Sam Bat gets competitive edge from weak loonie
Carleton Place baseball bat producer exports most of what it makes
A Carleton Place company that produces wooden bats for Major League Baseball players says the weak Canadian dollar is giving it a competitive edge.
The majority of the 22,000 maple bats produced annually in the Sam Bat factory west of Ottawa are exported — as far as Australia, Japan, Italy and France — increasing the company's "bottom line quite dramatically" when the loonie is weak, said president Arlene Anderson.
It's a welcome change for Anderson, who joined the company in 2007 when the loonie soared to a high of $1.10 U.S. when Sam Bat had been trying to increase its production, she said.
"That was extremely difficult," she said. "It made us less competitive and made manufacturing very difficult here."
The Canadian Federation of Independent Business said that a quarter of its more than 100,000 members across the country prefer a weak Canadian dollar because they export products.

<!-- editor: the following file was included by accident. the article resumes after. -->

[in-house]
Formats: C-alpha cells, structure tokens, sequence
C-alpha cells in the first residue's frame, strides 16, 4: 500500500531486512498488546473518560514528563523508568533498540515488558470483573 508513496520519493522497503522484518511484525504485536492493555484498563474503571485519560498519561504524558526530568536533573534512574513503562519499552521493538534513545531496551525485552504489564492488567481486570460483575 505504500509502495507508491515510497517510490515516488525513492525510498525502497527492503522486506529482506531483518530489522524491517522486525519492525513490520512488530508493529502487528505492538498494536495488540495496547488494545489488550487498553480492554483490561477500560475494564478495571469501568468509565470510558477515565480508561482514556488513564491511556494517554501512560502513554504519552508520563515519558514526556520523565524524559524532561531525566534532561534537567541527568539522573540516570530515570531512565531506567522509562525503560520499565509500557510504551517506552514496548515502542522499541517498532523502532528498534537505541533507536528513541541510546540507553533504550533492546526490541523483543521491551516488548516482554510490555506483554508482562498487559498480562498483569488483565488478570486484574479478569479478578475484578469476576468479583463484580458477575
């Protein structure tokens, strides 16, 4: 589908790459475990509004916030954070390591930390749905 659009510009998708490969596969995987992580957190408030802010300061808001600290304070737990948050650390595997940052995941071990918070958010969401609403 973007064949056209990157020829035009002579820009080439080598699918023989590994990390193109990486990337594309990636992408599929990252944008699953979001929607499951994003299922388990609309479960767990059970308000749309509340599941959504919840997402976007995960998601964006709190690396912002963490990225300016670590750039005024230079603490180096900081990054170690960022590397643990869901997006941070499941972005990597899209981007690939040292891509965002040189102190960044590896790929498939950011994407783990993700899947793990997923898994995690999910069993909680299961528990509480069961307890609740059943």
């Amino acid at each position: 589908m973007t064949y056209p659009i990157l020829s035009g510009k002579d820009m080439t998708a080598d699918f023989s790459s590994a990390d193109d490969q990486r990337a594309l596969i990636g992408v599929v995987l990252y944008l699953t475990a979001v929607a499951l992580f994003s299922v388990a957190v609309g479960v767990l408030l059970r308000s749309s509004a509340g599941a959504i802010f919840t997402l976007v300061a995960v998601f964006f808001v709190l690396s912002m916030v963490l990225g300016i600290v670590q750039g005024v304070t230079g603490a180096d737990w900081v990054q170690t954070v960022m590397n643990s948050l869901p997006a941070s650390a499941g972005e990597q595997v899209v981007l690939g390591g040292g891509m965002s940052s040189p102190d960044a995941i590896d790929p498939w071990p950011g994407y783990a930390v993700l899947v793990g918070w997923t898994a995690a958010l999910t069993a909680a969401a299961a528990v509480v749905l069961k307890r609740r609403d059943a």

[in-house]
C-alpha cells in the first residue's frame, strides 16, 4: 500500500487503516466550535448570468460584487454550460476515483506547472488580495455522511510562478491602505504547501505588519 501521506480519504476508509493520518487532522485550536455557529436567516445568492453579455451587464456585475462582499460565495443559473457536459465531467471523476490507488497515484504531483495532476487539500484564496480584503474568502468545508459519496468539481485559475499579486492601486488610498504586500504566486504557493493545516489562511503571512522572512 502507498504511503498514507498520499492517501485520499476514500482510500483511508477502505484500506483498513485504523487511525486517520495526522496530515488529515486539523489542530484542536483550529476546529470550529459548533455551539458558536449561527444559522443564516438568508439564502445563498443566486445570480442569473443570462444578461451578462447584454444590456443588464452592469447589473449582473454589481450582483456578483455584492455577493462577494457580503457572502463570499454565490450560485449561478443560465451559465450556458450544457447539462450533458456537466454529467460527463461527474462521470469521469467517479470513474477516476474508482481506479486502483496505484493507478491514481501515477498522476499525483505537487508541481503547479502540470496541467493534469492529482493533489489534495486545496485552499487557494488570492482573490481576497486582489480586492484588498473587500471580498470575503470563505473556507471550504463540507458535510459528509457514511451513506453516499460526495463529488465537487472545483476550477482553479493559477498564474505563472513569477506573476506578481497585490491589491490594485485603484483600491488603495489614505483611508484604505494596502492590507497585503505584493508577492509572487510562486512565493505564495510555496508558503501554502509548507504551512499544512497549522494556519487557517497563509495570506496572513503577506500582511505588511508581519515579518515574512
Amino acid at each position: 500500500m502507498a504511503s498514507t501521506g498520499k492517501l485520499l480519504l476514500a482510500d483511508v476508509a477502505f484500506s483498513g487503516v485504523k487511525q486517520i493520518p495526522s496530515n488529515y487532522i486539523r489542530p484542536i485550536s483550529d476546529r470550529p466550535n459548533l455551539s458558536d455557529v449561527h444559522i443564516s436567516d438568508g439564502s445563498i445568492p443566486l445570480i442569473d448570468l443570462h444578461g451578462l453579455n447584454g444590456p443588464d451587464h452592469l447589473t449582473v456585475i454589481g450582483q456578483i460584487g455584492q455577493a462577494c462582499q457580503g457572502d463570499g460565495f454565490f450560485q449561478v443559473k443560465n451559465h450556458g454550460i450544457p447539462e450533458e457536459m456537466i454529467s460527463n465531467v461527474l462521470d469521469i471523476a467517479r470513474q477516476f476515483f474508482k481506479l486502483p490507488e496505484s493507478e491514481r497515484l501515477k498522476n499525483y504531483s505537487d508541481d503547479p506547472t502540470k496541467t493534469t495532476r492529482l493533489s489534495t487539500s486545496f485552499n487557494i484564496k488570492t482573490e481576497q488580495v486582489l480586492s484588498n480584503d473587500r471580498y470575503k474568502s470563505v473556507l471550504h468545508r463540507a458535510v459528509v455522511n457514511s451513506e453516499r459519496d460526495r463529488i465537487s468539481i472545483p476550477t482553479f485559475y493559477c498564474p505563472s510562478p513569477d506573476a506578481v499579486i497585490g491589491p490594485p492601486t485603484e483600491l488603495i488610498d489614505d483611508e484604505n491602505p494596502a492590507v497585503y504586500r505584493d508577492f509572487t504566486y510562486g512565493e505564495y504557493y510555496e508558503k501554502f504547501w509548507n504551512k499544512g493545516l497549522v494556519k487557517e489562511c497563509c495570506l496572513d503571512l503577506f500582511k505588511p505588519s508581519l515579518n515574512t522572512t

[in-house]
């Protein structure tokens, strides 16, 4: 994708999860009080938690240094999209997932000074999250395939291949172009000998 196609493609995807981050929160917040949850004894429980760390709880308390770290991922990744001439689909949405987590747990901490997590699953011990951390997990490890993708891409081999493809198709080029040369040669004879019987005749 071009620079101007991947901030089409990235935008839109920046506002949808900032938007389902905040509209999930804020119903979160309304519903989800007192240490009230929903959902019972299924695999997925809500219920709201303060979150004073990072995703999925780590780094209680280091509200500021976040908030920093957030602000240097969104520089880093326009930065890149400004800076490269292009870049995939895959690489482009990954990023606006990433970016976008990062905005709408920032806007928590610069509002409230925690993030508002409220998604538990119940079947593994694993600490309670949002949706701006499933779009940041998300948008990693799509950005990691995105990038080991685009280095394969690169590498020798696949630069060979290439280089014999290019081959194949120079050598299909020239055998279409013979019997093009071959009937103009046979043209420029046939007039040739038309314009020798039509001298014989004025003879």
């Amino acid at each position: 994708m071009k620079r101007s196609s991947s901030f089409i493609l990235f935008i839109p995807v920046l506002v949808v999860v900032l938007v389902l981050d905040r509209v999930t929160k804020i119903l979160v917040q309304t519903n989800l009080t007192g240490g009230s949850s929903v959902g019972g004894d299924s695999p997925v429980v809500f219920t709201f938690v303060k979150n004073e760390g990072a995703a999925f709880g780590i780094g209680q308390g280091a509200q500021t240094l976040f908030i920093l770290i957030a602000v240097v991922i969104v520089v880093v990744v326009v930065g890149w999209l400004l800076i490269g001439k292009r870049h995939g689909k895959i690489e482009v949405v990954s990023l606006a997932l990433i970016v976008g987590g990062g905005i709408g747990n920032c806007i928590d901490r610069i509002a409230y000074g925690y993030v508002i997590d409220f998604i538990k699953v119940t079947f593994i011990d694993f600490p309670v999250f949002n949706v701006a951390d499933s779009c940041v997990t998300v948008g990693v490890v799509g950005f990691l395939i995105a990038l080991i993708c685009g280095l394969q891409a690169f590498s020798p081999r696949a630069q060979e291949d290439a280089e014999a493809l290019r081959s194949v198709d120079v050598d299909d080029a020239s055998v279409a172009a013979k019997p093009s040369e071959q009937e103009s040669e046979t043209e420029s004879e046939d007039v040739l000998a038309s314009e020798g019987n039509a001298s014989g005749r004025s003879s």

Uncertainty of exchange rate 'a loss'
For Lee Valley, an Ottawa-based woodworking and gardening tools distributor that sells in both Canada and the U.S., the exchange rate itself matters less than how quickly it changes, said president Robin Lee.
“We really get it from all sides whenever there’s a currency fluctuation,” Lee said. “In parts of the business we gain, in parts of the business we lose, but, overall, the uncertainty is a loss.”
We leave a lot of money on the table in times of uncertainty because you always want your pricing to be defensible.- Robin Lee, Lee Valley president
Setting prices for annual catalogues when the exchange rate could change after they have been printed and delivered is a challenge, he said.
"We are sacrificing margin to ensure that our price will stay competitive given a medium variation in the exchange rate," he said.
"So, we leave a lot of money on the table in times of uncertainty because you always want your pricing to be defensible."
Ted Mallett, chief economist for the Canadian Federation of Independent Business, said that business owners should plan for both a weak and a strong Canadian dollar.
"It always helps to do some scenario analysis. Put these costs into a spreadsheet and figure out, 'Okay, what if the dollar changes by five cents or 10 cents? What will it do to my entire cost structure?' And that way, at least, if you know what the risks are, then you'll be able to at least plan," he said.